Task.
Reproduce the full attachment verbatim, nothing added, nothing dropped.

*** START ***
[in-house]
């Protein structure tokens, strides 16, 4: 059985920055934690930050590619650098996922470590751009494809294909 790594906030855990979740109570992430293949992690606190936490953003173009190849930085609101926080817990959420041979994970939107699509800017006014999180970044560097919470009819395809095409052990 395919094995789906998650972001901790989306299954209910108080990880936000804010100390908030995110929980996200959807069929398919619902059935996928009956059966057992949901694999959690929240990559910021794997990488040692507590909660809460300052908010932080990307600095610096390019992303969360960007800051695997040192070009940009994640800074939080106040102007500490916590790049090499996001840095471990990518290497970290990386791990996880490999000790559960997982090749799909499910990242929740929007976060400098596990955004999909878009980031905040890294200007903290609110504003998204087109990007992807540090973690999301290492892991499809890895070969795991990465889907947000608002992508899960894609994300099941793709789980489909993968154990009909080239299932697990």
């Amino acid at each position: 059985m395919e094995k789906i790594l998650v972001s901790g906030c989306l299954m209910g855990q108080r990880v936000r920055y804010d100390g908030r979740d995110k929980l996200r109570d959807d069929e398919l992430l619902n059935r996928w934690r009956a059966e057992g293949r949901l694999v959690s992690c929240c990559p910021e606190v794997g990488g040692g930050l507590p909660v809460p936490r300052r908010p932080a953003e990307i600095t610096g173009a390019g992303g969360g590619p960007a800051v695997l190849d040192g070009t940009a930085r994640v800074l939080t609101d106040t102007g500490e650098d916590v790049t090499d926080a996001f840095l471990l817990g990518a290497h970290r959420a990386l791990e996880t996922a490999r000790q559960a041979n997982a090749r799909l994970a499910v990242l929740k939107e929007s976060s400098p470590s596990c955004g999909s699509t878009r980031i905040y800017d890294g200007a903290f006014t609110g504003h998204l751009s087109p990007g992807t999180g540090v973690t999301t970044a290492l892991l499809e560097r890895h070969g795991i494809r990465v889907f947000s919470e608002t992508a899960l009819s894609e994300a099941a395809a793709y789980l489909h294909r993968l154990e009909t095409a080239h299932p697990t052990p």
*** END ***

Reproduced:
[in-house]
């Protein structure tokens, strides 16, 4: 059985920055934690930050590619650098996922470590751009494809294909 790594906030855990979740109570992430293949992690606190936490953003173009190849930085609101926080817990959420041979994970939107699509800017006014999180970044560097919470009819395809095409052990 395919094995789906998650972001901790989306299954209910108080990880936000804010100390908030995110929980996200959807069929398919619902059935996928009956059966057992949901694999959690929240990559910021794997990488040692507590909660809460300052908010932080990307600095610096390019992303969360960007800051695997040192070009940009994640800074939080106040102007500490916590790049090499996001840095471990990518290497970290990386791990996880490999000790559960997982090749799909499910990242929740929007976060400098596990955004999909878009980031905040890294200007903290609110504003998204087109990007992807540090973690999301290492892991499809890895070969795991990465889907947000608002992508899960894609994300099941793709789980489909993968154990009909080239299932697990």
């Amino acid at each position: 059985m395919e094995k789906i790594l998650v972001s901790g906030c989306l299954m209910g855990q108080r990880v936000r920055y804010d100390g908030r979740d995110k929980l996200r109570d959807d069929e398919l992430l619902n059935r996928w934690r009956a059966e057992g293949r949901l694999v959690s992690c929240c990559p910021e606190v794997g990488g040692g930050l507590p909660v809460p936490r300052r908010p932080a953003e990307i600095t610096g173009a390019g992303g969360g590619p960007a800051v695997l190849d040192g070009t940009a930085r994640v800074l939080t609101d106040t102007g500490e650098d916590v790049t090499d926080a996001f840095l471990l817990g990518a290497h970290r959420a990386l791990e996880t996922a490999r000790q559960a041979n997982a090749r799909l994970a499910v990242l929740k939107e929007s976060s400098p470590s596990c955004g999909s699509t878009r980031i905040y800017d890294g200007a903290f006014t609110g504003h998204l751009s087109p990007g992807t999180g540090v973690t999301t970044a290492l892991l499809e560097r890895h070969g795991i494809r990465v889907f947000s919470e608002t992508a899960l009819s894609e994300a099941a395809a793709y789980l489909h294909r993968l154990e009909t095409a080239h299932p697990t052990p």